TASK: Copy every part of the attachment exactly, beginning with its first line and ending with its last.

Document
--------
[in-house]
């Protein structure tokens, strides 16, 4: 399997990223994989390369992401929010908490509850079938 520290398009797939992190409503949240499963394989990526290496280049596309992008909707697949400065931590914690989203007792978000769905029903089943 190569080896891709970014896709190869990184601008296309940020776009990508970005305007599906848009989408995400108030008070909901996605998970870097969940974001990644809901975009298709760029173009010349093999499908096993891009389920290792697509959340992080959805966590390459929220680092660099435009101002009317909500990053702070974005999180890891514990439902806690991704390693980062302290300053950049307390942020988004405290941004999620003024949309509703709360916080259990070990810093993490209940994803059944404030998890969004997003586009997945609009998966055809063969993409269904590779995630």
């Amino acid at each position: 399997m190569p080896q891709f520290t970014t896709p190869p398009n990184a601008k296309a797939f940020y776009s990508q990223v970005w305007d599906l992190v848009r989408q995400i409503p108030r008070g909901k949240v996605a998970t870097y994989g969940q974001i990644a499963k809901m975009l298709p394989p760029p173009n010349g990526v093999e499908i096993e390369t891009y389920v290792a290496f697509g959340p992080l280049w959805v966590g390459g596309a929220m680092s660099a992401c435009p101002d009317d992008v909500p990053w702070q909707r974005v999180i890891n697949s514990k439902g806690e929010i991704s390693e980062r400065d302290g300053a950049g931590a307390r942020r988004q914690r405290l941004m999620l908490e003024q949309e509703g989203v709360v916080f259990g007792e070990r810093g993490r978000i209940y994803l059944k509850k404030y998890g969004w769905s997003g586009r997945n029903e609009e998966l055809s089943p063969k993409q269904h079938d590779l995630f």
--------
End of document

[in-house]
């Protein structure tokens, strides 16, 4: 399997990223994989390369992401929010908490509850079938 520290398009797939992190409503949240499963394989990526290496280049596309992008909707697949400065931590914690989203007792978000769905029903089943 190569080896891709970014896709190869990184601008296309940020776009990508970005305007599906848009989408995400108030008070909901996605998970870097969940974001990644809901975009298709760029173009010349093999499908096993891009389920290792697509959340992080959805966590390459929220680092660099435009101002009317909500990053702070974005999180890891514990439902806690991704390693980062302290300053950049307390942020988004405290941004999620003024949309509703709360916080259990070990810093993490209940994803059944404030998890969004997003586009997945609009998966055809063969993409269904590779995630």
């Amino acid at each position: 399997m190569p080896q891709f520290t970014t896709p190869p398009n990184a601008k296309a797939f940020y776009s990508q990223v970005w305007d599906l992190v848009r989408q995400i409503p108030r008070g909901k949240v996605a998970t870097y994989g969940q974001i990644a499963k809901m975009l298709p394989p760029p173009n010349g990526v093999e499908i096993e390369t891009y389920v290792a290496f697509g959340p992080l280049w959805v966590g390459g596309a929220m680092s660099a992401c435009p101002d009317d992008v909500p990053w702070q909707r974005v999180i890891n697949s514990k439902g806690e929010i991704s390693e980062r400065d302290g300053a950049g931590a307390r942020r988004q914690r405290l941004m999620l908490e003024q949309e509703g989203v709360v916080f259990g007792e070990r810093g993490r978000i209940y994803l059944k509850k404030y998890g969004w769905s997003g586009r997945n029903e609009e998966l055809s089943p063969k993409q269904h079938d590779l995630f």